Why We Need a New Social Contract for the New Economy


In recent months, editorial pages and blogs have been full of discussions on the future of work in an economy that is increasingly insecure for workers. The following piece, posted by NESRI’s Ben Palmquist at, brings a human rights perspective to the conversation.


Photo: United Workers.

We are living through tremendous upheavals in the nature of work, and our social policies aren’t keeping up. For decades, full-time employment was the standard model of work. But today, low-wage and highly paid workers alike are increasingly finding themselves working as temps, freelancers, contractors and in other loose contractual relationships. While many point to technology as the driving force, the reality is the entire economy has been restructured. From warehouse workers to Uber drivers and receptionists to graphic designers, contingent work, for many, is becoming the new norm.

This trend, while assisted by new technologies, is driven by companies’ quest to maximize their profits at the expense of workers. By contracting “independent” workers instead of employing them, companies at the top of contracting chains are sidestepping their legal requirements to provide workers with needed benefits, including workers’ compensation, health insurance, unemployment insurance, retirement plans and other social protections, that have historically been tied to employment. In doing so, they are shifting the cost of health care, parenthood, economic slowdowns and other financial shocks to workers and the public, and pocketing the money they save.

At the same time, this outsourcing makes workers, especially low-wage and immigrant workers, ever more precarious, preventing them from standing up against dangerous conditions, wage theft, erratic scheduling, sexual harassment and interference in worker organizing. The decades-long social contract with American workers, already a patchwork with gaping holes, is being torn completely apart.

Both labor and business leaders recognize that because the nature of work is changing so rapidly, the time to forge a new social contract is now. But while everyone agrees that social programs must be more flexible and portable, we face divergent policy pathways that would have wildly different effects on workers’ lives.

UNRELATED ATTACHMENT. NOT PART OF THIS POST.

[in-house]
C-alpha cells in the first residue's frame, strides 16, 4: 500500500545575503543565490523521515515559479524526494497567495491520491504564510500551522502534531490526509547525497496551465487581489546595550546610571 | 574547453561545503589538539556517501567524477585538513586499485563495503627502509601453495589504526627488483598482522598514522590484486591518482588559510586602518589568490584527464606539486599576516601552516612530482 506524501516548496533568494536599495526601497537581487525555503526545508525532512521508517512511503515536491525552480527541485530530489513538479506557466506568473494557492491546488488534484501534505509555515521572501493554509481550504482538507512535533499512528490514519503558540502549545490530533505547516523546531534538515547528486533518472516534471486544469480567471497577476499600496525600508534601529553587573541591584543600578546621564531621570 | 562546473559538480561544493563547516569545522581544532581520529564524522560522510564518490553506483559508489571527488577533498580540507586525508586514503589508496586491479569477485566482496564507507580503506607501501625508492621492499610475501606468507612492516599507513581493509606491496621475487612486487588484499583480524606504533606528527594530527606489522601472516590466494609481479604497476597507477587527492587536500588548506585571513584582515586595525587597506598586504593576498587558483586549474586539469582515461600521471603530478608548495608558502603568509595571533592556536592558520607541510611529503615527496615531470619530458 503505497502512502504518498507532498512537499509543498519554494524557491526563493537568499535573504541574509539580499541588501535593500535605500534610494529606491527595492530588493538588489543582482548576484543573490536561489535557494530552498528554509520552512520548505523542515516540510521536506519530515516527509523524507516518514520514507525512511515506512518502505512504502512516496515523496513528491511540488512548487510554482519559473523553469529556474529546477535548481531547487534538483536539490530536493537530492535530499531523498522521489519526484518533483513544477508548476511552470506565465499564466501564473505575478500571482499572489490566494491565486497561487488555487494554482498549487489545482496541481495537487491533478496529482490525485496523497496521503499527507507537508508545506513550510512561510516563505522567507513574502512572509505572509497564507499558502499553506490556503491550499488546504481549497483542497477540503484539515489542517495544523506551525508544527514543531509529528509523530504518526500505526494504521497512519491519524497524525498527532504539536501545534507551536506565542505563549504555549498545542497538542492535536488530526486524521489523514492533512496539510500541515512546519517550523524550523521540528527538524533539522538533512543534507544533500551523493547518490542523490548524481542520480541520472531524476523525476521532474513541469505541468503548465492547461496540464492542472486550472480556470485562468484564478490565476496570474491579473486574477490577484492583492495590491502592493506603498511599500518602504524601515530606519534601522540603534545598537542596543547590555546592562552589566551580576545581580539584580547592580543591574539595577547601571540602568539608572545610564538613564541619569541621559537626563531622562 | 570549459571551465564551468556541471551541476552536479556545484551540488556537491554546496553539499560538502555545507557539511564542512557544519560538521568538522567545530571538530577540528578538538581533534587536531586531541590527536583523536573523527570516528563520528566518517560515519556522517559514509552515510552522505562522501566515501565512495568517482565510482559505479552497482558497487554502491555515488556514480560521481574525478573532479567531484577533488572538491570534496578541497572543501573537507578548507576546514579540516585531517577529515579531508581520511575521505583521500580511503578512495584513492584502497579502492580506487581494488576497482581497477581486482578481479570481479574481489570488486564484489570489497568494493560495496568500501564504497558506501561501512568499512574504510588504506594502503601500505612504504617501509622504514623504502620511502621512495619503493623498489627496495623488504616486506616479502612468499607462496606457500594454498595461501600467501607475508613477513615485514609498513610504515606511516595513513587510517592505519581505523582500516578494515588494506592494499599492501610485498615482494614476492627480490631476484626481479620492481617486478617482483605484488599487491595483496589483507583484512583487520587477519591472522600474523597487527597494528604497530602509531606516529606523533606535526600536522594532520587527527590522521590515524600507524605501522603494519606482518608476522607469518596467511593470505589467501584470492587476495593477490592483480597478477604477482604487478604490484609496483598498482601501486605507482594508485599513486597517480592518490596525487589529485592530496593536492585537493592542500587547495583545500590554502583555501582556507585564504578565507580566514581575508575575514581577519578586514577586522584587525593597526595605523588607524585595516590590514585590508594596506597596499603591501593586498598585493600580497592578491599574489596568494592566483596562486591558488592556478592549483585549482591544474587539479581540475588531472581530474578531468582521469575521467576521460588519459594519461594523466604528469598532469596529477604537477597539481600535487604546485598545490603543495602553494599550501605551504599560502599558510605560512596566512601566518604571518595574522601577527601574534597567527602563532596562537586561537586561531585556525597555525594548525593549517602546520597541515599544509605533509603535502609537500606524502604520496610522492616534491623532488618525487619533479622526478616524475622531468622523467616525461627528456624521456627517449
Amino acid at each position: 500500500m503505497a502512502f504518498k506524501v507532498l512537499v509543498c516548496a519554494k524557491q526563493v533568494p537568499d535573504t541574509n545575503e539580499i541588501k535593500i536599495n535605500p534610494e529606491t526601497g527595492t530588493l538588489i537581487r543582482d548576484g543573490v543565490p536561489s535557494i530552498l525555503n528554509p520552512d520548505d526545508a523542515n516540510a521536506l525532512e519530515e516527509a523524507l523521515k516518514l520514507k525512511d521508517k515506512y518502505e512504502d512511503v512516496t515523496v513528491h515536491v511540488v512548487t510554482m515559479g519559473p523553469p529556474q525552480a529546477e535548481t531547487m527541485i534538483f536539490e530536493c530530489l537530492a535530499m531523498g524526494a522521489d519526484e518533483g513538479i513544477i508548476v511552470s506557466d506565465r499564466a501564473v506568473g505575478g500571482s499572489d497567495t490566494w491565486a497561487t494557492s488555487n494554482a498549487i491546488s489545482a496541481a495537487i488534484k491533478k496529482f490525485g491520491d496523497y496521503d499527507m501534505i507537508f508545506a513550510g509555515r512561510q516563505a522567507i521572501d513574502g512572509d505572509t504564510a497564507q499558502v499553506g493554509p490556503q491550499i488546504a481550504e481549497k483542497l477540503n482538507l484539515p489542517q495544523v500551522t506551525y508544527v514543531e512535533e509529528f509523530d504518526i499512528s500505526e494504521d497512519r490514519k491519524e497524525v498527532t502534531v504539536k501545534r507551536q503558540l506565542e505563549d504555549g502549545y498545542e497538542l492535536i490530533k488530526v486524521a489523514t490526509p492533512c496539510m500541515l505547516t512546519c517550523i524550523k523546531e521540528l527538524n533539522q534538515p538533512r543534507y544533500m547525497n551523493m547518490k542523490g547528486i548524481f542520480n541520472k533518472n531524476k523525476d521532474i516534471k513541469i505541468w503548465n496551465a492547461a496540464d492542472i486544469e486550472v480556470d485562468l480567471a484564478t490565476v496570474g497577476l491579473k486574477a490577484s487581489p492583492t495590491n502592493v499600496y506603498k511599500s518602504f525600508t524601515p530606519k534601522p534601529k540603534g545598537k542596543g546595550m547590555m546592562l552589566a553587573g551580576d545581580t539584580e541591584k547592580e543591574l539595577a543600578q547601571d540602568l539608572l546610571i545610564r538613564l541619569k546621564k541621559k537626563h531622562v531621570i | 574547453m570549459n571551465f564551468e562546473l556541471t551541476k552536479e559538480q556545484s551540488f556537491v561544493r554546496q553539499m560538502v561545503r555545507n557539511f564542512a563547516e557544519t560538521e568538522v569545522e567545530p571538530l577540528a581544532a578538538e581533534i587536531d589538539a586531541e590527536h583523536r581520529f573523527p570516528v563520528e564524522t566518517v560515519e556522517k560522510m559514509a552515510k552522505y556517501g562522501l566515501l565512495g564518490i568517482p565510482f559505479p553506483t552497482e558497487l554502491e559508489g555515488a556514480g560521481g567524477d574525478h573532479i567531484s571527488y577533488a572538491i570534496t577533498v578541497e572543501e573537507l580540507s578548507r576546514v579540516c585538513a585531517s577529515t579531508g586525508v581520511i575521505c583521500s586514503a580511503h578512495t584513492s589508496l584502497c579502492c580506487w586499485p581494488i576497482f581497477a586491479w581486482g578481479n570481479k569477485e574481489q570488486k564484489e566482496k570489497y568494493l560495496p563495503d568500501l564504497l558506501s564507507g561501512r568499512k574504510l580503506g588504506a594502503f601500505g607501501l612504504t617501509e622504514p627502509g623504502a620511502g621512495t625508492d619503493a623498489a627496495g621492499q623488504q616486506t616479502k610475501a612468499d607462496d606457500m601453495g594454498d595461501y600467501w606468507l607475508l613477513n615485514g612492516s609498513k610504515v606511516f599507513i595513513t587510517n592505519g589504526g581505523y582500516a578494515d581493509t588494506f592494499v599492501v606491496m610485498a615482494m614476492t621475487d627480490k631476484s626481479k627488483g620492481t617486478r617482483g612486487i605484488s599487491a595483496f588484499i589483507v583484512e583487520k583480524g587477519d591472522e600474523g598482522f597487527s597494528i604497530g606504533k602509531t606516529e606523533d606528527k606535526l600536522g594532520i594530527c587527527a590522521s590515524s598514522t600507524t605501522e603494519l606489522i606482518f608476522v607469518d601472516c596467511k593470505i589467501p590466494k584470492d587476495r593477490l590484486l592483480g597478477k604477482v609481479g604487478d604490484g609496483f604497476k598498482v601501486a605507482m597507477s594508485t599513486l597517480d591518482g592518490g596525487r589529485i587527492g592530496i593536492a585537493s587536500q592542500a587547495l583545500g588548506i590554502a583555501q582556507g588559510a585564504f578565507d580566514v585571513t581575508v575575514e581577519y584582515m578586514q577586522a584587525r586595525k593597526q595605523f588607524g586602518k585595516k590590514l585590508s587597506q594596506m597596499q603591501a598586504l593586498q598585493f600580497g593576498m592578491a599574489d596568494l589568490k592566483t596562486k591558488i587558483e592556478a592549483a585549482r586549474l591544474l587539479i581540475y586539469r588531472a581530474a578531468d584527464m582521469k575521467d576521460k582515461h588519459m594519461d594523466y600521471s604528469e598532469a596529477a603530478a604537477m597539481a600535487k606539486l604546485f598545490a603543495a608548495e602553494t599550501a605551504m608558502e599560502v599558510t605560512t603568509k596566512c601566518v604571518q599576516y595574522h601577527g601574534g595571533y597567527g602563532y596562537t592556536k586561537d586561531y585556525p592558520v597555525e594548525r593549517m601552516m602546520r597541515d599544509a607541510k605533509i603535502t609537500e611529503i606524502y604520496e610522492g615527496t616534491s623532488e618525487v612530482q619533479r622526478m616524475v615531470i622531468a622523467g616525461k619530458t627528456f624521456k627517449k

Business interests are proposing a noxious response to the changing landscape: privatizing public benefits and protections and giving employers “safe harbor” (in other words, impunity) from both government regulation and worker litigation. How would this play out? We need only to look at workers’ comp, where this is already happening. In a new trend pushed by corporate lobbyists, states are beginning to allow employers to “opt out” of workers’ compensation by offering their own private plans, but are shielding these employers from litigation and any other meaningful form of accountability. ProPublica and NPR compared these private plans with state workers’ comp plans and found that the private plans “almost universally have lower benefits, more restrictions and virtually no independent oversight.”

The new economy demands a new formula: health care and social insurance must be provided as universal public goods. It is morally repugnant to deny anyone the fundamental things they need to live and work with dignity, but employment-based benefits and precarious work do just that. In response to this growing crisis, social insurance must be decoupled from employment, provided to all and financed through equitable taxation. This is how we fund our fire departments, and it should be how we fund health care and social insurance too.

At the same time, employers cannot be allowed to dodge their responsibility to workers’ rights in the workplace through these loose contingent arrangements. Worker-led accountability models — from unions to workers centers to revolutionary new models of accountability in supply chains — are essential to ensure that the most vulnerable workers are never left behind. Policy and practice must support these worker-led solutions. Government must do its part too, using public budgets to assess human needs and equitably raise taxes to adequately fund programs, including workplace monitoring and enforcement, that ensure all human needs are met and everyone’s rights are fulfilled.